This idea can, and probably should, apply to other areas of public policy as well. For example, a group of high school students have started a petition to level the playing field, as it were, by asking Congress to comply with the same drug testing rules it seeks to impose on others. What a fantastic idea. If members of Congress are keen to impose drug testing on people and professions, they should be willing to step up to the urinal cake themselves.
Have you ever noticed how the very politicians so eager to impose drug testing on others seem awfully reluctant to test themselves? Well, as students and athletes, it seems pretty ironic to us. After all, who is a greater role model? A college athlete or U. S. Senator? Who has more influence? A second string tackle or a U.S. Representative?It seems like a reasonable request to me.
Unfortunately, the irony seems lost on Congress. So, we decided to create the Coalition for a Drug Free Congress to give people a chance to tell their elected representatives – if you really think drug testing is so important, why not start with yourselves?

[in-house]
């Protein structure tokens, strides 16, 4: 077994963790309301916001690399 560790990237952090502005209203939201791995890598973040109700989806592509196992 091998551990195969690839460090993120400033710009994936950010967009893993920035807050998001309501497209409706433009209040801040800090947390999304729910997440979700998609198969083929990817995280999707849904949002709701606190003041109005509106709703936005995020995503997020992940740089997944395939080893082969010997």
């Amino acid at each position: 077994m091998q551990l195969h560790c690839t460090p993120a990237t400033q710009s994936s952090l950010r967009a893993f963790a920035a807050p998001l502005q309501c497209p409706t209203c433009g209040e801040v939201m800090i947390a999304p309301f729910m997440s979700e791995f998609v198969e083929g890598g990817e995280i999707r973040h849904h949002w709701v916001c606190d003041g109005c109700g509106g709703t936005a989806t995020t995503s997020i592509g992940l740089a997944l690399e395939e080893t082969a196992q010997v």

That's why, before the election in November, we're asking members of Congress and Congressional candidates to pledge that they will support the creation of an independent, random, unannounced drug and sobriety testing program for members of Congress and their staff before imposing testing on any other group of Americans. Read the Pledge Now. - Coalition for a Drug Free Congress
One of the great things about election season is that it presents an opportunity to secure support from candidates for important reforms that might not otherwise get a hearing during non-election times. This is true, for example, of Net Neutrality, where a recent campaign by influential bloggers has secured the support of every major Democratic Senate challenger for an open and free Internet. This is why we can and should push hard for pledges on health care as good as that which Congress has. This is why efforts like the drug testing plege have weight in the summer of 2008.
(With a tip-o-the-hat to OpenLeft.)